New PTSD sleep pattern research completed

Jacob Runnels

A team of graduate and undergraduate students has concluded their research on the relationships between sleep patterns, smoking and post-traumatic stress disorder.

“What we did was analyze the research question of ‘how does smoking affect the relationship between PTSD symptoms and sleep quality?’” Celeste Weise, a senior psychology major, said. “We were able to find that smoking did in fact… explain the relationship between PTSD symptoms and sleep disturbances.”

Weise prepared the research, which was presented at the Undergraduate Symposium on Research, Scholarship and Creative Activity on March 11.

Weise has been working on this research since the start of the Fall 2014 semester, working under Brian Smith, the graduate student leader of the research team.

“Celeste has been working in our lab for a while now,” said Smith, a graduate experimental psychology major. “She expressed interest in doing some research and to run her own study.”

Smith said that PTSD is related to poor sleep quality, and PTSD symptoms are also related to addictive behaviors, such as smoking. Weise’s hypotheses were based on extensive literature she had to review concerning PTSD.

Doug Delahanty, a psychology professor and mentor for this research project, said that with Smith in charge, Weise was in charge of recruiting people for the study.

Delahanty, director of the Initiative for Clinical and Translational Research, also said that Smith has been working on many research topics in the past now, ranging from assessing people immediately after traumatic injury, assessing sleep behaviors and assessing smoking behaviors and cravings.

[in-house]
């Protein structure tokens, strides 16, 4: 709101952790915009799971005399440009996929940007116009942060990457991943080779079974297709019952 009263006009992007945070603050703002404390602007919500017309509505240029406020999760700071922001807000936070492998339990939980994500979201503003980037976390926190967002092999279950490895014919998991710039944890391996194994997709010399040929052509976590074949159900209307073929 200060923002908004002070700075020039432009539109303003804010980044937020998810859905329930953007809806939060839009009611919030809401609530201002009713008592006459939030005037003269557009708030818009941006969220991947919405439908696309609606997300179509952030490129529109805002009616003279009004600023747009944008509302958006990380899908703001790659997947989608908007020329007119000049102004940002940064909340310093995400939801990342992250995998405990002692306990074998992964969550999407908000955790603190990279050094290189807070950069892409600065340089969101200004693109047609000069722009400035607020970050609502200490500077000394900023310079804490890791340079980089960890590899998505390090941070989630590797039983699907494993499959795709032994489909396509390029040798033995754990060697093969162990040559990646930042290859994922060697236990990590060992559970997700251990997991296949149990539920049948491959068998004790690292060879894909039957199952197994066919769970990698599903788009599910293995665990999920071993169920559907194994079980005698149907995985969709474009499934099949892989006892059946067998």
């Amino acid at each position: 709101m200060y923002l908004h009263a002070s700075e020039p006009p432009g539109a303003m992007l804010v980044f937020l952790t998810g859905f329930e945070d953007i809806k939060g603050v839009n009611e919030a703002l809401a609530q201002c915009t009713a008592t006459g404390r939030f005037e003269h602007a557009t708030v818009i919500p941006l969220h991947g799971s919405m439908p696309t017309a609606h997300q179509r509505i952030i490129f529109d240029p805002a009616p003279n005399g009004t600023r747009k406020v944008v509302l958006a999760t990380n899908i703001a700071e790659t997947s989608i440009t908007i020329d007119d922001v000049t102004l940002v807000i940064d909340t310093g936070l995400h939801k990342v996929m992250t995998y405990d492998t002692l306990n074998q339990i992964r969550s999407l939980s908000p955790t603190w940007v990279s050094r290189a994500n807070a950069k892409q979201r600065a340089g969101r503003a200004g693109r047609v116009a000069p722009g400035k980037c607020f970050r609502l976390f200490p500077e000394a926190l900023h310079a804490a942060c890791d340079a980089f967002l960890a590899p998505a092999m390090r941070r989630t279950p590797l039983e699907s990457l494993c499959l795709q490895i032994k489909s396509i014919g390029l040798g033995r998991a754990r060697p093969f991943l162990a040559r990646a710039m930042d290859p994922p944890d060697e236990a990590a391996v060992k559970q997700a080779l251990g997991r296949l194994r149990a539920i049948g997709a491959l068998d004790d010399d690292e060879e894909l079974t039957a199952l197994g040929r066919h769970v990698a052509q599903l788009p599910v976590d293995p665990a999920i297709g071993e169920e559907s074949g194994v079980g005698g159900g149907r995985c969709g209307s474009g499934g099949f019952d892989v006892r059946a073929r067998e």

“We’ve been interested for years now how PTSD affects sleep,” Delahanty said. “All of those things are interesting in the short term to determine whether there are things you can do soon after an event to try to help out folks who are going to be at risk. That’s kind of the motivating aspect for the idea.”

Smith said that while he ran the statistical analyses he challenged Weise to come up with questions that would justify the answers presented.

“I had her kind of conceptualize what we were going to do,” Smith said. “Then I showed her how to run the statistical analyses.”

From this research, Weise said she has learned many valuable skills, such as preparing a research paper and poster for presentation and conceptualizing and analyzing data.

Although Weise didn’t win the symposium where she presented the research, she said that winning wasn’t the real reward.

“This really is the nitty-gritty stuff you have to learn to get a job,” Weise said. “Even if I wasn’t going into graduate school, that kind of experience… would set me apart from those applying for a post-bachelor’s (degree) job.”

Contact Jacob Runnels at [email protected].